This article originally appeared in the June issue of Patient Safety Monitor Jounal.
This spring, Ann Scott Blouin, RN, PhD, FACHE, executive vice president of The Joint Commission, wrote a blog post detailing the need for a practical approach to healthcare’s endemic workplace violence (WPV) problem.
In 2013, more than 70% of the 23,000 significant injuries resulting from workplace assault happened in healthcare and social service settings. In 2014, a survey found that 76% of nurses have experienced verbal or physical abuse from patients and visitors. And in 2015, data published by the International Association for Healthcare Security and Safety discovered a 4% rise in hospital assaults, from 7.8 assaults per 100 beds in 2014 to 8.1 the following year.
“Incidents of workplace violence are increasing in many healthcare settings, but hospital workers are especially vulnerable to aggressive behaviors,” wrote Blouin. “It stands to reason. After all, especially for nurses or physicians, we’re the ones sometimes delivering upsetting news to patients and families. For nurses like myself, it’s a sad fact that violence has unfortunately become more common. In fact, many of The Joint Commission’s Office of Quality and Patient Safety staff are registered nurses and are all too familiar with the reality of a patient or family encounter gone awry. This often occurs in the emergency department or behavioral health, but violence is occurring in long term care, outpatient care, and home care.”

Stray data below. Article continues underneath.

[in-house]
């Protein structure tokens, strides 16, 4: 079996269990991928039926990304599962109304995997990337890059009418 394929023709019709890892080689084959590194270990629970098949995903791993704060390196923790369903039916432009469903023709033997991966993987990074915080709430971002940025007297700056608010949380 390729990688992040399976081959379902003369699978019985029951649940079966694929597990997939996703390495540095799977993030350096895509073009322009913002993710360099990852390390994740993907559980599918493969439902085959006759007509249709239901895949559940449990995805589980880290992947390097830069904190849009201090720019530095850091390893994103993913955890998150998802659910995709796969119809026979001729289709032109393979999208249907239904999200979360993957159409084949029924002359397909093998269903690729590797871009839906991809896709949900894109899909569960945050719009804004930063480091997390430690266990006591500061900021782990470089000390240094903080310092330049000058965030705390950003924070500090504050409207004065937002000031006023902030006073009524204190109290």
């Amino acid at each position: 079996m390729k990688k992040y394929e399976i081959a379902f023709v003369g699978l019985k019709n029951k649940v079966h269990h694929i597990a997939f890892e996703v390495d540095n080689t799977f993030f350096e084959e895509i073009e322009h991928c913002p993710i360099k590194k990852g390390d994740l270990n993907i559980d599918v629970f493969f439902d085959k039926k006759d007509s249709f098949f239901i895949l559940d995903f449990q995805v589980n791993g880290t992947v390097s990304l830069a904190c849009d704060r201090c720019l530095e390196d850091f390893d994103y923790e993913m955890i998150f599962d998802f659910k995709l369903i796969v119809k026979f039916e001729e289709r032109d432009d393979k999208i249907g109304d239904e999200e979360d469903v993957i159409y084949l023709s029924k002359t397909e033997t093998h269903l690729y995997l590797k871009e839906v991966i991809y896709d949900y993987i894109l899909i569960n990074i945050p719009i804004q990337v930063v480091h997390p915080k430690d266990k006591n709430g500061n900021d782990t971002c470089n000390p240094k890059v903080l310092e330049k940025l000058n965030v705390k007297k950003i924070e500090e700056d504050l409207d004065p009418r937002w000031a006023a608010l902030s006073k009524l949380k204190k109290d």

In 2016, The Joint Commission launched a digital resource center aimed at reducing WPV in healthcare settings. The Workplace Violence Prevention Resources site is full of easy-to-use policies, procedures, guidelines, research, case studies, white papers, and toolkits on topics such as:
• Violent and criminal event preparedness and prevention
• Active shooter situations
• Workplace safety measures
• Behavioral threat management
• Emergency operations planning
• Rudeness and bullying